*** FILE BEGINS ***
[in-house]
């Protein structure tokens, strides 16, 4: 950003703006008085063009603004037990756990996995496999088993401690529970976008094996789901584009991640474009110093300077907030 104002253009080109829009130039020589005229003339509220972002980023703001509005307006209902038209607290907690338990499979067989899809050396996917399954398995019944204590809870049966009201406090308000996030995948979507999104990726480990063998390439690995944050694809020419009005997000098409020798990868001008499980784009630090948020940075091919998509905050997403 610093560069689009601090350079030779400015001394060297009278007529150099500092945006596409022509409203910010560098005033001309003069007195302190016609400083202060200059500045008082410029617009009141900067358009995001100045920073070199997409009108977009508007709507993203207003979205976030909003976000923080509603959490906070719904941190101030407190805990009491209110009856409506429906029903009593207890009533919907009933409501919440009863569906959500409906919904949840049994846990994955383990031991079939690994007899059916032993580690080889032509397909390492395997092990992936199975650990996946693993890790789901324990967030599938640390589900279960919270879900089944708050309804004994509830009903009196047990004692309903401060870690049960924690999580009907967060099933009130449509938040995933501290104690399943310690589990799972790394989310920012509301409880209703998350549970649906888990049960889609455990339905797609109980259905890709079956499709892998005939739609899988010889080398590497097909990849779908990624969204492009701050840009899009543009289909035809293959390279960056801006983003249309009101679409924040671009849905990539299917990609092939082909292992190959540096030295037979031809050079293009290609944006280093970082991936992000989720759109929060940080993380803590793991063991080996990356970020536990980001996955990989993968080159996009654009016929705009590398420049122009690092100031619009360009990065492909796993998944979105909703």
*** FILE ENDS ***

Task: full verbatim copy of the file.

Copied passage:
[in-house]
């Protein structure tokens, strides 16, 4: 950003703006008085063009603004037990756990996995496999088993401690529970976008094996789901584009991640474009110093300077907030 104002253009080109829009130039020589005229003339509220972002980023703001509005307006209902038209607290907690338990499979067989899809050396996917399954398995019944204590809870049966009201406090308000996030995948979507999104990726480990063998390439690995944050694809020419009005997000098409020798990868001008499980784009630090948020940075091919998509905050997403 610093560069689009601090350079030779400015001394060297009278007529150099500092945006596409022509409203910010560098005033001309003069007195302190016609400083202060200059500045008082410029617009009141900067358009995001100045920073070199997409009108977009508007709507993203207003979205976030909003976000923080509603959490906070719904941190101030407190805990009491209110009856409506429906029903009593207890009533919907009933409501919440009863569906959500409906919904949840049994846990994955383990031991079939690994007899059916032993580690080889032509397909390492395997092990992936199975650990996946693993890790789901324990967030599938640390589900279960919270879900089944708050309804004994509830009903009196047990004692309903401060870690049960924690999580009907967060099933009130449509938040995933501290104690399943310690589990799972790394989310920012509301409880209703998350549970649906888990049960889609455990339905797609109980259905890709079956499709892998005939739609899988010889080398590497097909990849779908990624969204492009701050840009899009543009289909035809293959390279960056801006983003249309009101679409924040671009849905990539299917990609092939082909292992190959540096030295037979031809050079293009290609944006280093970082991936992000989720759109929060940080993380803590793991063991080996990356970020536990980001996955990989993968080159996009654009016929705009590398420049122009690092100031619009360009990065492909796993998944979105909703």